Finance glossary

What is a balance sheet?

Bristol James
5 Min

A balance sheet is an accounting report that outlines a company’s assets, liabilities, and equity for a point in time. Balance sheets are one of the main financial statements a company will issue, alongside the income statement and cash flow statement. Balance sheets give important insights into a company’s financial health, helping investors, lenders, and other third parties make informed investment decisions.

Although balance sheets are commonly used by business owners, they can apply to your personal situation as well. An individual might create a balance sheet to calculate their net worth, subtracting amounts owed from assets owned.

Components of a Balance Sheet

The balance sheet is made up of three main components: assets, liabilities, and equity. Let’s break down each of these components in more detail.


Assets are amounts your business owns and are broken down into two main categories: current and non-current. Current assets represent items that can easily be converted to cash within a 12-month period, while long-term assets are items that are more difficult to liquidate.

Here is a list of current assets in order of liquidity:

  • Cash and Equivalents – These are the most liquid assets and include money in checking accounts, savings accounts, and short-term CDs.
  • Marketable Securities – Debt and equity securities that are easily sold are considered very liquid assets.
  • Accounts Receivable – Money owed from customers that is expected to be collected within the next 12 months is considered a short-term asset.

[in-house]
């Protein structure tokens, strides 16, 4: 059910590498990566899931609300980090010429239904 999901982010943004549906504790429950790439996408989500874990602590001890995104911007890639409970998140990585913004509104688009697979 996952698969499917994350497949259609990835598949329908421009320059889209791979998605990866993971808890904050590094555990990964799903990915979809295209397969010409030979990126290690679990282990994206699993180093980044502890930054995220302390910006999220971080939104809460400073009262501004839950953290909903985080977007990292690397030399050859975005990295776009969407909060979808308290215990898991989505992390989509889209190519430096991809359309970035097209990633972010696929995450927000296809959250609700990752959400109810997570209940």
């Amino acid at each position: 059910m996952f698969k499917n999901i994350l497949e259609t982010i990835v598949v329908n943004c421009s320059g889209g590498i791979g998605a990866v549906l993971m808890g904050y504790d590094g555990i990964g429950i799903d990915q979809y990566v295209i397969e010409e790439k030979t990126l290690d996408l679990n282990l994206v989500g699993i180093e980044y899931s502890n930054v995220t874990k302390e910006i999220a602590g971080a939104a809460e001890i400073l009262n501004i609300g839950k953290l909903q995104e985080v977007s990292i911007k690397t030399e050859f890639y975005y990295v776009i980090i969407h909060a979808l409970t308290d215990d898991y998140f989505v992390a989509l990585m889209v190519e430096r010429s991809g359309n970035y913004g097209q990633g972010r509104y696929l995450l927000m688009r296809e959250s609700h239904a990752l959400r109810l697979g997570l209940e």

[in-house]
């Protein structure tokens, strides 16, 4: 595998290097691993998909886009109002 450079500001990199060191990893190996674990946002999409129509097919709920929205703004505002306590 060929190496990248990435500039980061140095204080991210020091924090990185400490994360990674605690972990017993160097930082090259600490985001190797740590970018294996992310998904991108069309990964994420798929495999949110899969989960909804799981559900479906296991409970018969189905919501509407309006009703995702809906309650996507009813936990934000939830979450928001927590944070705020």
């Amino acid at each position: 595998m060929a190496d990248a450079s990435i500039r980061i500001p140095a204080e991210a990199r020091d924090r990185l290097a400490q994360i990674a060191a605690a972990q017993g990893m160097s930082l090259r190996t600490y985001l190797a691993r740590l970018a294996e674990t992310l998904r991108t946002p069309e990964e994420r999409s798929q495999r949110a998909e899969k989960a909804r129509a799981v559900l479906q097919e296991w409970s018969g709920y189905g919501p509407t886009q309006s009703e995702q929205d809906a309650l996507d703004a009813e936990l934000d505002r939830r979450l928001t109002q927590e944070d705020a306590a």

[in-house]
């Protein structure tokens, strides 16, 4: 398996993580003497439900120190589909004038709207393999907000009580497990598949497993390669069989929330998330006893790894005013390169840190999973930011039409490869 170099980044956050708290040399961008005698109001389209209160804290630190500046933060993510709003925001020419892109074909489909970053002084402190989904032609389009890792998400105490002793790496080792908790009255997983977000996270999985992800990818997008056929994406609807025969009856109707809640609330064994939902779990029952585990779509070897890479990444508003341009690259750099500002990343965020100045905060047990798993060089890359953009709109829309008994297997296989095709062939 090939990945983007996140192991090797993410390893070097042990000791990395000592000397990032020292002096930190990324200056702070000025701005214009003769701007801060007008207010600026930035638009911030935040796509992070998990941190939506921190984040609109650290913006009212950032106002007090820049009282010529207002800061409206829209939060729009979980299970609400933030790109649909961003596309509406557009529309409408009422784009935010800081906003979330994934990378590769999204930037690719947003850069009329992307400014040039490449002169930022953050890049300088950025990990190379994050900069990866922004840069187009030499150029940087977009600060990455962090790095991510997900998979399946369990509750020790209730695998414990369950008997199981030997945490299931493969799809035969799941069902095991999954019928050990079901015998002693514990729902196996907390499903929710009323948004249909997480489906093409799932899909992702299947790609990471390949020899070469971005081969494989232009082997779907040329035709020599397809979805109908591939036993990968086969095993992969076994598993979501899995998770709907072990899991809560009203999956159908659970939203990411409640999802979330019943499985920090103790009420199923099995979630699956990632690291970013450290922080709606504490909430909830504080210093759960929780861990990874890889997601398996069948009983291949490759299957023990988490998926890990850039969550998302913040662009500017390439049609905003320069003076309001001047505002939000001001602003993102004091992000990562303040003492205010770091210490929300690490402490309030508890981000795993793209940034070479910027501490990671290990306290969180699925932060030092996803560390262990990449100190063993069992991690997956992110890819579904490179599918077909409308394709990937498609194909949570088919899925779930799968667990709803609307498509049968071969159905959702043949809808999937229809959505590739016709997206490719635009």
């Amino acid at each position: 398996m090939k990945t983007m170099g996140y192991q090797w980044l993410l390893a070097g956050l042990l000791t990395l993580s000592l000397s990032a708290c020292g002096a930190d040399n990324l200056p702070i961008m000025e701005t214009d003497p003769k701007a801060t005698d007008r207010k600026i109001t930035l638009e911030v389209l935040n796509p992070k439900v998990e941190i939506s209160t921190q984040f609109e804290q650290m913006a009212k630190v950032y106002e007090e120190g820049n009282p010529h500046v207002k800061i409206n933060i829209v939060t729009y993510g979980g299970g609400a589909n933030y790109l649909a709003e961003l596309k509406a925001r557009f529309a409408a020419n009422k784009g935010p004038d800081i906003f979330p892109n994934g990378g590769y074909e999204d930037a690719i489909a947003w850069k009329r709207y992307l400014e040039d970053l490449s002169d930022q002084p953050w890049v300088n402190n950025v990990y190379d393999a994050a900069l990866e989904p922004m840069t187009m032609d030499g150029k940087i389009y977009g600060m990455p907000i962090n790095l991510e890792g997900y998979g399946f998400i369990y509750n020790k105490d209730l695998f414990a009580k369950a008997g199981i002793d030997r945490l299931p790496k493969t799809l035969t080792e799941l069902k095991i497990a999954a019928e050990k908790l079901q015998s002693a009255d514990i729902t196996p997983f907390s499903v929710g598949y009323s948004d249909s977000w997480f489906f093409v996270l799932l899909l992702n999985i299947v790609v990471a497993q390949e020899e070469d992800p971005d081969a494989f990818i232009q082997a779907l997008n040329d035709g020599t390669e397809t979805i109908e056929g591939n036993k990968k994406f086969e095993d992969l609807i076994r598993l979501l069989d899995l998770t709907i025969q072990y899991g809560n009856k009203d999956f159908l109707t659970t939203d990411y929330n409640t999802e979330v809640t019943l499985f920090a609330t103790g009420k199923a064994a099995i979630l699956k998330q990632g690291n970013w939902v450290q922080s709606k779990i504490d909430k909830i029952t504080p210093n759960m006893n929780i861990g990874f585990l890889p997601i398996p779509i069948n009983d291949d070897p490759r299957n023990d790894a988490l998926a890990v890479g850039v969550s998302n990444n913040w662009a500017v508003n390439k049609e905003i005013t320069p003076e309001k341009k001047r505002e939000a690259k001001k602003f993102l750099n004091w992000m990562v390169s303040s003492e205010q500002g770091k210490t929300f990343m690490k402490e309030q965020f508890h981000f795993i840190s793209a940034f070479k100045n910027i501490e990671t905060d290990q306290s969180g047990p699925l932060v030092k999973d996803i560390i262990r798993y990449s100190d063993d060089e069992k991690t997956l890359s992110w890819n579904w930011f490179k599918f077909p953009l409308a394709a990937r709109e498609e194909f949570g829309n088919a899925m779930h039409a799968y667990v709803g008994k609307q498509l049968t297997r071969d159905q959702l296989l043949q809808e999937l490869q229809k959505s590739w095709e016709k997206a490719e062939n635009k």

• Inventory – Inventory refers to any good available for sale and is usually categorized on the balance sheet at cost.
  • Prepaid Expenses – This category of current assets holds items that your business has paid for upfront, such as a year-long software subscription.

Here is a list of non-current assets:

  • Long-Term Investments – These are investments that can’t be liquidated in the next 12 months, such as a two-year CD.
  • Fixed Assets – Land, equipment, machinery, furniture, buildings, and other fixed assets are found in non-current assets.
  • Intangible Assets – These are assets that aren’t physical, such as goodwill, non-compete agreements, and patents.


Liabilities are the opposite of assets, representing amounts your business owes. Like assets, liabilities are broken down into current and non-current. Current liabilities are amounts expected to be paid within the next 12 months, while long-term liabilities are amounts that have a term longer than 12 months.

Here is a list of current liabilities:

  • Accounts Payable – This account holds the money you owe to suppliers within the next 12 months.